Becoming a Clinical Biochemist in the Republic of Ireland
The minimum qualifications requirement for becoming a Clinical Biochemist (as laid down by the Department of Health and Children) can be found at https://www.hse.ie/eng/staff/jobs/eligibility-criteria/biochemists.html
ACBI members have supported the setting up of an MSc in Clinical and Diagnostic Biochemistry in UCD designed to equip a student for a career in the clinical biochemistry laboratory. This is a pre- entry career MSc takes the student with excellent basic scientific skills and facilitates them to develop a broad knowledge of clinical biochemistry and how it is integral to the patient’s diagnosis, management and outcome. Further information can be found here.
Clinical Biochemist vacancies in public and private hospitals are usually advertised on the website www.irishjobs.ie, local hospital websites, and may also be in national newspapers. A number of new entrants gain experience in temporary locum positions prior to obtaining their first Clinical Biochemist post. Locum positions become available on an ad hoc basis and it is advisable to contact the HR Departments / Head of Clinical Biochemistry Departments in the various hospitals to inquire about their policy on filling locum positions.
After appointment, a Clinical Biochemist will spend time studying for further professional qualifications which may include an MSc, PhD and Fellowship of the Royal College of Pathologists, UK (FRCPath). The Association of Clinical Biochemists in Ireland (ACBI) runs regular scientific meetings, including a two day Annual Conference each October, together with specific staged tutorials to support Clinical Biochemists preparing for the FRCPath examination. During the course of their studies, Clinical Biochemists also normally attend UK National training courses (currently a rolling series of six courses over three years) in addition to a management focussed course. Attainment of the FRCPath qualification requires at least five years of registered postgraduate study and indicates the individual can practice independently.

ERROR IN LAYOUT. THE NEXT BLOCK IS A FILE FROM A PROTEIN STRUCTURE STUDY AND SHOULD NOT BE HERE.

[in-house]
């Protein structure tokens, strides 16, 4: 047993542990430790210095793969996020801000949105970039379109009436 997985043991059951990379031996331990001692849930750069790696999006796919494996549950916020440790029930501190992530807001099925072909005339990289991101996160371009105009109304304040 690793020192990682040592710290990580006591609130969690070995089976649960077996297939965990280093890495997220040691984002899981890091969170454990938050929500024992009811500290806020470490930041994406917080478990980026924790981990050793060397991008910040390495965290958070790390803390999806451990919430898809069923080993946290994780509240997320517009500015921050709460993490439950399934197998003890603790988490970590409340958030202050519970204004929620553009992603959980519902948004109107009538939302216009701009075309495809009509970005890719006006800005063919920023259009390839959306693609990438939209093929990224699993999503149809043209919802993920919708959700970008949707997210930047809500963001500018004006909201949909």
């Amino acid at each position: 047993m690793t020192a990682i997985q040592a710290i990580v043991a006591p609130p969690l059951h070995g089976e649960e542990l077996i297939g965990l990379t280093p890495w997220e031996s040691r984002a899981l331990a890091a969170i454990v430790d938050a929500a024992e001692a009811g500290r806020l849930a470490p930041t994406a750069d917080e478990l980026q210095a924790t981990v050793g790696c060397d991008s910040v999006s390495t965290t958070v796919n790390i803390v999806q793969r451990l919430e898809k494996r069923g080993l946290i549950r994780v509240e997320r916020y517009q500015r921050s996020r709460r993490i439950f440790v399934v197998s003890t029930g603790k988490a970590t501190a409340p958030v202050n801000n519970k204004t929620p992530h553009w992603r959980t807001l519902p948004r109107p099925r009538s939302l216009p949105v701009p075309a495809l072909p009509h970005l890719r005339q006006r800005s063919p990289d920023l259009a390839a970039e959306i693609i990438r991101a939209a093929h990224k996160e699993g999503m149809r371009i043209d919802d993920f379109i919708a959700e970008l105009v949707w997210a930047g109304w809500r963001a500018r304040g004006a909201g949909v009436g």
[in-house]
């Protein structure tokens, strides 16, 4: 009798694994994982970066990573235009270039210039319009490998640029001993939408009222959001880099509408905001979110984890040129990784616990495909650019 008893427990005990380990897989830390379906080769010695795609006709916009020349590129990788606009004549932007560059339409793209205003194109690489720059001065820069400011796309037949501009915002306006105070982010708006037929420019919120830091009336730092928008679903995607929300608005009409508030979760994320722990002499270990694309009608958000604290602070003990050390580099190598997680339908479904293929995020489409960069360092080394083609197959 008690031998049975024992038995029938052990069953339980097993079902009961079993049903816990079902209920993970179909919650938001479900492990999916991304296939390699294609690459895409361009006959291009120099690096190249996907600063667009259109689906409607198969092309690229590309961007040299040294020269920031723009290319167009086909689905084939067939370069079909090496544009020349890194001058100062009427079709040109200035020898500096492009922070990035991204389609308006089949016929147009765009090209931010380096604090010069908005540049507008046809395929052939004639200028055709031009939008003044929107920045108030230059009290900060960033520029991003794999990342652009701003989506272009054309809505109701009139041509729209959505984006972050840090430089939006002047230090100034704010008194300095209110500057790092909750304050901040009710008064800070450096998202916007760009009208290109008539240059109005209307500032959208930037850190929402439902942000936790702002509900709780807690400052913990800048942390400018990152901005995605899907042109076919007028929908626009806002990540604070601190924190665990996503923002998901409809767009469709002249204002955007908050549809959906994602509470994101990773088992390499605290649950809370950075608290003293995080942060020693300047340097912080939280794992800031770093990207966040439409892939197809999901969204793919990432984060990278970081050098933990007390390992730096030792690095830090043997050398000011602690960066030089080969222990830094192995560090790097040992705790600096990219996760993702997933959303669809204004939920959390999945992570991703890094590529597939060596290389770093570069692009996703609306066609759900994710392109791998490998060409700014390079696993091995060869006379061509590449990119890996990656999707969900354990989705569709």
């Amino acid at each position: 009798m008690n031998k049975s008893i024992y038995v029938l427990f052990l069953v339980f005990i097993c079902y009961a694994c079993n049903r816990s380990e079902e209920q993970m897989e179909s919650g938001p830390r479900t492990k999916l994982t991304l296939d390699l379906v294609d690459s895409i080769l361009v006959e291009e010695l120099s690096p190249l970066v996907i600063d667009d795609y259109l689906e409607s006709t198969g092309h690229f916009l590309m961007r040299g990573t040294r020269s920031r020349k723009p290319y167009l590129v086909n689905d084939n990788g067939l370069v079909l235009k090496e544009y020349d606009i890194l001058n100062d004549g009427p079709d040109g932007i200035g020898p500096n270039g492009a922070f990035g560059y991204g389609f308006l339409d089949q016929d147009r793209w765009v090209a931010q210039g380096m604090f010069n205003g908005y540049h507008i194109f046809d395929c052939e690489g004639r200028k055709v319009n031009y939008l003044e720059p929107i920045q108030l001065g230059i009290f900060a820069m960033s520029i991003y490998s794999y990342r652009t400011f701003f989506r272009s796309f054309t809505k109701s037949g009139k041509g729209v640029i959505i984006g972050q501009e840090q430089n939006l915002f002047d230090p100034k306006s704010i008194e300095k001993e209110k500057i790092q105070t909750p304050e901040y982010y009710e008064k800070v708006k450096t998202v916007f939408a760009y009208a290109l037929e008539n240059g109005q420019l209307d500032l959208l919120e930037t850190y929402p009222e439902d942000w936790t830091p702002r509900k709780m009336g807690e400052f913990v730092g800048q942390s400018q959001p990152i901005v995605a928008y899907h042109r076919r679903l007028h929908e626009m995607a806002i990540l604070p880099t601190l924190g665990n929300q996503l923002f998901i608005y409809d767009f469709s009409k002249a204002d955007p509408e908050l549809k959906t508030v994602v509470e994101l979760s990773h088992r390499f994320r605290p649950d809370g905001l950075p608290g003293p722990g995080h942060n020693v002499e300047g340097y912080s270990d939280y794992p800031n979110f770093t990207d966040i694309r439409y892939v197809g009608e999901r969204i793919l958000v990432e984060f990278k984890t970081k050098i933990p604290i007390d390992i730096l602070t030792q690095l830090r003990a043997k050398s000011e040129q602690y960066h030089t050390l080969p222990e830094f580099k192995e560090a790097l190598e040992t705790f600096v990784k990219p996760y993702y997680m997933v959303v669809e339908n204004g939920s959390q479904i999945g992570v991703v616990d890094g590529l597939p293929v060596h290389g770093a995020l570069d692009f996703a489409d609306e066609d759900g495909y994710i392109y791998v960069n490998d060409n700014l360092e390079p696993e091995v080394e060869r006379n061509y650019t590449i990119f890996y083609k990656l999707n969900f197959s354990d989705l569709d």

During their in-service training, Clinical Biochemists will gain wide-ranging experience in all aspects of the provision of a Clinical Biochemistry service. They must become competent in the practice and understanding of a wide range of analytical techniques and in the practice of quality assurance including external quality assessment. During their training they will also become skilled in the interpretation of test results and actively participate in liaison with clinical colleagues in providing advice on further relevant analysis. In addition, as a Clinical Biochemist progresses their career, there is the opportunity to specialise in one of the many sub specialities and to engage actively in research projects either initiated within the laboratory or in collaboration with clinical colleagues.
Clinical Biochemists are one of twelve professions included in the Health and Social Care Professionals Act 2005 which provides for statutory registration of the named professions. CORU, the Health and Social Care Professionals Council was appointed in 2007. The aim of CORU is to set and enforce the standards of education, practice, performance, conduct and ethics for each of the professions. Up to date information on the registration board for Clinical Biochemists can be found on the CORU website, http://www.coru.ie.
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